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Windows Phone App Flow: Tips for Finding Great Apps
Posted By Travis Pope On February 10, 2013 @ 2:45 pm In All Posts,Windows Phone App Flow | Comments Disabled
[Editor’s Note: Many thank to Travis for bringing his unique sense of humor and app finding skills to this column since November 2011. I hope you have all enjoyed the 45 columns as much as I have.]
After more than a year of helping you wade your way through the ever growing sea of applications available for Windows Phone 7 and Windows Phone 8 devices, it’s finally time to hang up my power cord. Before I unplug my Windows Phone 8X’s AC adapter I’d like to walk you through choosing the best Windows Phone applications on your own.
I get the feeling that most people don’t put as much thought into the applications they download as I do, what normal person would? For me, this column has been an exercise in learning what works in application development and what doesn’t for me personally. One of those things has been, and while most likely always be the price of an application. You see, I’ve always believed in paying full price for an app for two reasons. The first reason is that, I hate smartphone ads in all forms. Yes, I do understand that they are a necessity. There are some people who will never pay for an application but I do encourage you to consider it. The second reason is that I like to be invested in the applications I use. If I’ve paid for it, it better work. This philosophy has guided me well, particularly with my favorite applications TVShow, and MetroTube.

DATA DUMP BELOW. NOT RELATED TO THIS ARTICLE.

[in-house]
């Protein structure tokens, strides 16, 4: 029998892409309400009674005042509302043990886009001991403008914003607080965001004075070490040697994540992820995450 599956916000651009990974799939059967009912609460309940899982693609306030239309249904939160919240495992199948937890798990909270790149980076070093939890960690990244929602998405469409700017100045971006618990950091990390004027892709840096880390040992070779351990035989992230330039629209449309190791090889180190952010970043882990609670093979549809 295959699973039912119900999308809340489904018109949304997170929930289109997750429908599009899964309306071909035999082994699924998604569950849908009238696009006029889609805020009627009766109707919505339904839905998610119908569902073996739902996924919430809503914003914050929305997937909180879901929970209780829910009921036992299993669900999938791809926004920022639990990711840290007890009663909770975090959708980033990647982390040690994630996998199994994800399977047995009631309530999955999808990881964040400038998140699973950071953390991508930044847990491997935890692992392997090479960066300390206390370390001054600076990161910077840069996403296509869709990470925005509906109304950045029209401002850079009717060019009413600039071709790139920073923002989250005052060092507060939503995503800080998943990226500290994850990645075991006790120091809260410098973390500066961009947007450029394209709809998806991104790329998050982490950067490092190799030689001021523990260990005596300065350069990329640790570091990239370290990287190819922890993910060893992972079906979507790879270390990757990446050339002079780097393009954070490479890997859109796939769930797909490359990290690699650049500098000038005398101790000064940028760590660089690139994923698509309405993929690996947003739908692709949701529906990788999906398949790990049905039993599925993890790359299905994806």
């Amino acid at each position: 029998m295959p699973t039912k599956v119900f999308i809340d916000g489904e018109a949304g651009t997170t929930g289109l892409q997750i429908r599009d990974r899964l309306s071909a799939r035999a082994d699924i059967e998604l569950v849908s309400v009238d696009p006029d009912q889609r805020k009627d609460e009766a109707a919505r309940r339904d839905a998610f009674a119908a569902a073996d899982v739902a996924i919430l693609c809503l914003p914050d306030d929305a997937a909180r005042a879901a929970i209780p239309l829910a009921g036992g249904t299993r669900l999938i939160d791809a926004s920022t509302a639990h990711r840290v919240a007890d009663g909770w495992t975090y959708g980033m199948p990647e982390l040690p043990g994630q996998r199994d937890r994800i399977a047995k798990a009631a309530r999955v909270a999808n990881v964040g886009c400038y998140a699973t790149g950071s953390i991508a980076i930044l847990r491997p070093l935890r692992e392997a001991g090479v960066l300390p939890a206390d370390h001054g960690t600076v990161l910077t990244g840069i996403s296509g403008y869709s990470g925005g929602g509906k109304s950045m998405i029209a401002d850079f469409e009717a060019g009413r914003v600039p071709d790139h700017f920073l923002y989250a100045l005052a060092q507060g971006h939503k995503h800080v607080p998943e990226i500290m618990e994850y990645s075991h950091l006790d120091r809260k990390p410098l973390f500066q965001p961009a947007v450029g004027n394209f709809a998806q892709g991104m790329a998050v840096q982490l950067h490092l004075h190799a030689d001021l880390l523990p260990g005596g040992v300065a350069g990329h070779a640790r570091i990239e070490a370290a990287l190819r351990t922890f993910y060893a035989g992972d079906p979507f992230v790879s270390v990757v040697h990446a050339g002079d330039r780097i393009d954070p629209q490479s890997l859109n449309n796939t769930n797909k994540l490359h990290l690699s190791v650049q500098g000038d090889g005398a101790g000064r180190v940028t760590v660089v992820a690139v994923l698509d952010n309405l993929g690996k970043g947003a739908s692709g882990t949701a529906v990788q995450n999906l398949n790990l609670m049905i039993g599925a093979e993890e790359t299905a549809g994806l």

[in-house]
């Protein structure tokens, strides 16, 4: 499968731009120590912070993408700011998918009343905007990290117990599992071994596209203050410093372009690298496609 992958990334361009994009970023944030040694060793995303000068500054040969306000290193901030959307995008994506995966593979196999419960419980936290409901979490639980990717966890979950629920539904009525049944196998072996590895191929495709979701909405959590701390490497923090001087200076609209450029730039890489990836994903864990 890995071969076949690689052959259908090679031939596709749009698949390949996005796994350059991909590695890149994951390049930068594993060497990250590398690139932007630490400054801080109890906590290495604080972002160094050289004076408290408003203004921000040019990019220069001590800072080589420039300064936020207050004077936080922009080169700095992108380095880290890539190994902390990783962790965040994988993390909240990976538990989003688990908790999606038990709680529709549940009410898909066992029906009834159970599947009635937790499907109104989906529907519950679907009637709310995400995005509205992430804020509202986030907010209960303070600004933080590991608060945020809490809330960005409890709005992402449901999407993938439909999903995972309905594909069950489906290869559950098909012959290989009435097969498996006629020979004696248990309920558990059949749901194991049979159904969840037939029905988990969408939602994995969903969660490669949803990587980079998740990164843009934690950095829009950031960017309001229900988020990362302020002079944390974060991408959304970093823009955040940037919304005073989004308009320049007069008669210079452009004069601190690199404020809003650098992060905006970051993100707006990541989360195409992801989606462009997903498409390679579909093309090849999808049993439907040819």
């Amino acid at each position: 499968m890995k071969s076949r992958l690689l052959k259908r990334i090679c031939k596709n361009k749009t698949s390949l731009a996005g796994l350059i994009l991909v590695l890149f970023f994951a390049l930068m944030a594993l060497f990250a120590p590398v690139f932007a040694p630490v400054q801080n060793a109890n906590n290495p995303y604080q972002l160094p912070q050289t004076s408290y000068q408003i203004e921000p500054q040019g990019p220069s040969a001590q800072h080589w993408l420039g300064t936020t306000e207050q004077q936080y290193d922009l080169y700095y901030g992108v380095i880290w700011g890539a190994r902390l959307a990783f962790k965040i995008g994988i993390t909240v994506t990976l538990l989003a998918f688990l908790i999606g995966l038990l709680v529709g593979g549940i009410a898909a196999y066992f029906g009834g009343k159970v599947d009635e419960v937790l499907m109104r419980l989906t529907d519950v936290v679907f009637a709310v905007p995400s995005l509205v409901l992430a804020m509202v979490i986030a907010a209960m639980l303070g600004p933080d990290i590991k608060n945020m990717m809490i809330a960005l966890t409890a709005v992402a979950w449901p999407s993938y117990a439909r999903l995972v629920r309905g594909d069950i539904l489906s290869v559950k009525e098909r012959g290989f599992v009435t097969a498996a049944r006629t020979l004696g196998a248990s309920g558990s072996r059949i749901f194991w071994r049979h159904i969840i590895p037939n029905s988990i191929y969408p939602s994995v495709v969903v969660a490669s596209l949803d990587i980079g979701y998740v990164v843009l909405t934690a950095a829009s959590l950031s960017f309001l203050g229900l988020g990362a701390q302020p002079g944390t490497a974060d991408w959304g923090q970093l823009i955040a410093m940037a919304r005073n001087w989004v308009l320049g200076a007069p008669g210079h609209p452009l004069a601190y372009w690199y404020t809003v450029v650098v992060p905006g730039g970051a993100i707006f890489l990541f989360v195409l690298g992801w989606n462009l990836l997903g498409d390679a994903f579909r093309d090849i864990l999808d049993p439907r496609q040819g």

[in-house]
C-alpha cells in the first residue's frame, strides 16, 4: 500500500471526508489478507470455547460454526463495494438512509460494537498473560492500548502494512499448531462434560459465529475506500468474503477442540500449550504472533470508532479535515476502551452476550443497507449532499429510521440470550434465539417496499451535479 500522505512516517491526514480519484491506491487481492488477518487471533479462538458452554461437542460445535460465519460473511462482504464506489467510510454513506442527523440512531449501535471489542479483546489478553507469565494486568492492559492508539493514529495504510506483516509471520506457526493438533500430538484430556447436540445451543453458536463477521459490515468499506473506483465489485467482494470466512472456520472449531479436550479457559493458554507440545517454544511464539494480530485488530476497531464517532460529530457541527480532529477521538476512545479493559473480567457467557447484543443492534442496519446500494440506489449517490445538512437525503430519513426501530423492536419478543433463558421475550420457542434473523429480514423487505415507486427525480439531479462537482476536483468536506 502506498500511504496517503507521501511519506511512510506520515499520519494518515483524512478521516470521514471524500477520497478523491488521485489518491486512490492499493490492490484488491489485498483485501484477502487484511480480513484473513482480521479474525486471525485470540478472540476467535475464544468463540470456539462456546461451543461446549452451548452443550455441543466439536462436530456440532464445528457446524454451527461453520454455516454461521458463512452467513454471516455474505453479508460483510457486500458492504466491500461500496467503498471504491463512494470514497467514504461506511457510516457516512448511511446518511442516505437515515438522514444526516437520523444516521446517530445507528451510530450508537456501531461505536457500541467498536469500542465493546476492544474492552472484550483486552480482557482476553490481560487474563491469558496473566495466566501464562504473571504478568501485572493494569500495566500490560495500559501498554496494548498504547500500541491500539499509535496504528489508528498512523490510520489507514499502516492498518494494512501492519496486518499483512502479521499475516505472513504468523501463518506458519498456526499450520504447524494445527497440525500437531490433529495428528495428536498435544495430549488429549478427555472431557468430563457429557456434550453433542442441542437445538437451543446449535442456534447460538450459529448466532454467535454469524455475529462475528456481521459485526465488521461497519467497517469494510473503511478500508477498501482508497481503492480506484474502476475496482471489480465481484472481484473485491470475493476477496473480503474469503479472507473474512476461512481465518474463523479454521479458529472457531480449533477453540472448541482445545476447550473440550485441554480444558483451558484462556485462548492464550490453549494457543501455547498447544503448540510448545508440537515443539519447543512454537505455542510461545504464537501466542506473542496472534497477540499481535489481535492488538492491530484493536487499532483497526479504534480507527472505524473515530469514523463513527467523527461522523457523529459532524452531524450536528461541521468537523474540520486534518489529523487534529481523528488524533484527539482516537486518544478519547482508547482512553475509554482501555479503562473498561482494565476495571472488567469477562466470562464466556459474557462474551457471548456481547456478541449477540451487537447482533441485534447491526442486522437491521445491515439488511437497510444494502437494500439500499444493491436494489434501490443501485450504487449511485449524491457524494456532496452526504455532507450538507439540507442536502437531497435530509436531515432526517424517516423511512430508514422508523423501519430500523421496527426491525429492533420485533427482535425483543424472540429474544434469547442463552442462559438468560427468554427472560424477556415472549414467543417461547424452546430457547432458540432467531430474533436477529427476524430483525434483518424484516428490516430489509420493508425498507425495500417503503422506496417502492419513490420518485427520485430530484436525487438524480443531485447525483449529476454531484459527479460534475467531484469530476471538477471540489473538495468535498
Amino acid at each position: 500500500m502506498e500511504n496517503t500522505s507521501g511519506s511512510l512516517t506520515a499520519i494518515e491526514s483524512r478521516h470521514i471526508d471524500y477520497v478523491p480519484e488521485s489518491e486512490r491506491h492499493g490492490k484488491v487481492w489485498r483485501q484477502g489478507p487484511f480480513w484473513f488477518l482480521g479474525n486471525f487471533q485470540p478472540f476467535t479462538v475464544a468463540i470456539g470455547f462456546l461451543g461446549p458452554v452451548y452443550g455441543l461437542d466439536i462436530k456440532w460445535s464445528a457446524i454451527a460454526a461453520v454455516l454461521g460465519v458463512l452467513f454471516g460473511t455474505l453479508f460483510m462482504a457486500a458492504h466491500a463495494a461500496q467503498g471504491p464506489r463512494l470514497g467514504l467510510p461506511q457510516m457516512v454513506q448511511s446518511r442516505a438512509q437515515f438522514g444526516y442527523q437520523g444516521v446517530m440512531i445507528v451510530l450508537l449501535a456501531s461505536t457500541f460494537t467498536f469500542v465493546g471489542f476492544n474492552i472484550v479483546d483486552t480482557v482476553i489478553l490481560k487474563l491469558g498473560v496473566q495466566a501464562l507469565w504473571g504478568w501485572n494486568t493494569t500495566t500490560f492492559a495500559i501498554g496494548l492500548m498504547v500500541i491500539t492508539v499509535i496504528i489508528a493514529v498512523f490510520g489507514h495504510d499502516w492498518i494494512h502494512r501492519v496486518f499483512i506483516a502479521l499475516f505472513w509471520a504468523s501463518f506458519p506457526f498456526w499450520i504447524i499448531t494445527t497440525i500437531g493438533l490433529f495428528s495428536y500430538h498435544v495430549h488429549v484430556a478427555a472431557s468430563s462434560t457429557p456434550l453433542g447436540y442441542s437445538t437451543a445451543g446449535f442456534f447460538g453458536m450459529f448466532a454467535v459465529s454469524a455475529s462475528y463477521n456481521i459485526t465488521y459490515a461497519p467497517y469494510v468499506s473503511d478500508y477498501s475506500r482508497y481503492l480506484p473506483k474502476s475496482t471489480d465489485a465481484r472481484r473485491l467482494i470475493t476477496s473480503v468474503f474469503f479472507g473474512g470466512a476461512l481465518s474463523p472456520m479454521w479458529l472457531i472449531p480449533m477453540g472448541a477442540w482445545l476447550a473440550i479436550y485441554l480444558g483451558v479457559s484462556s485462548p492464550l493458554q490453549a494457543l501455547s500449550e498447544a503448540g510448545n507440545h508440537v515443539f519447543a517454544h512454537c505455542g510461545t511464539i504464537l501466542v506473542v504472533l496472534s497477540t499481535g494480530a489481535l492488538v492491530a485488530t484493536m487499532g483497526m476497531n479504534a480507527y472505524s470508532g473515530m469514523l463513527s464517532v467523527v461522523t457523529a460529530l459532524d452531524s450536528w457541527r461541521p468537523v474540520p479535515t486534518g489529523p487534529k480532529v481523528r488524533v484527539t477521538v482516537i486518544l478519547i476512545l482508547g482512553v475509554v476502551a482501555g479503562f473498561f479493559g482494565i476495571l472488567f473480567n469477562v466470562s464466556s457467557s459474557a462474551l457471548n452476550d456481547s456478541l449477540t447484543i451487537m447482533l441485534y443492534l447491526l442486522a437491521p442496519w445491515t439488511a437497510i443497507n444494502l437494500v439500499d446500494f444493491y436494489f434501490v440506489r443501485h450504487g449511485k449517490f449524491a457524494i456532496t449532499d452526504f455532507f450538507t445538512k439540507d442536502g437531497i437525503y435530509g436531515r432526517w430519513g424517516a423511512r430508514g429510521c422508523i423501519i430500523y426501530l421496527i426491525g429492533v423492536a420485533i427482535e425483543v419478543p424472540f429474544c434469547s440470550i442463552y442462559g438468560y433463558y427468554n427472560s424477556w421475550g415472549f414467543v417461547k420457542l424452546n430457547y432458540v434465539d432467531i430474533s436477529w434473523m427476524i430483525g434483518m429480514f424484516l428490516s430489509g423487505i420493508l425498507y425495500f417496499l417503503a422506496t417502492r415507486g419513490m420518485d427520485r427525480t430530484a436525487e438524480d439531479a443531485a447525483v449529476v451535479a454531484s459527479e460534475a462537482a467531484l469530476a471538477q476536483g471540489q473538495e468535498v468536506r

Another thing that I really can’t stress enough is revisiting apps that you’ve already tried and dismissed. The first time I used Seles Games’ Weave, I thought it couldn’t hold a candle to the newsreader I was using at the time. After trying it again when making the switch to Windows Phone 8 I was blown away by it’s the number of improvements in the application. We’re talking cloud caching, enhanced Live Tiles, lock screen integration –all of these things I would have missed if I hadn’t been willing to give Seles Games another bite at the apple. Developers improve, and its Windows Phone Store reviews might not always reflect that.
The last bit of advice I’ll offer is to be shallow. I can’t remember the number of developers I’ve had approach me about reviewing their applications only to use them and realize they didn’t stop once to think about the design process. I don’t, and I suspect no one else will either, care about how functional an application is. Windows Phone is a very visual operating system and the apps worth spending your time with need to have some root in design. WeatherFlow takes this to the extreme, and though it’s a less functional than its competitors, I use it because it has just enough features and just enough polish to beat out the other guys.
It’s all finally come to this. After forty-five editions it’s now time to conclude Windows Phone App Flow. That’s it! It’s all over. You can roll the generic footage of a crowd clapping. I won’t be here next week, but Richard Hay will, and I’d like to thank him for the opportunity to do my thing on WindowsObserver.
Good night everybody.
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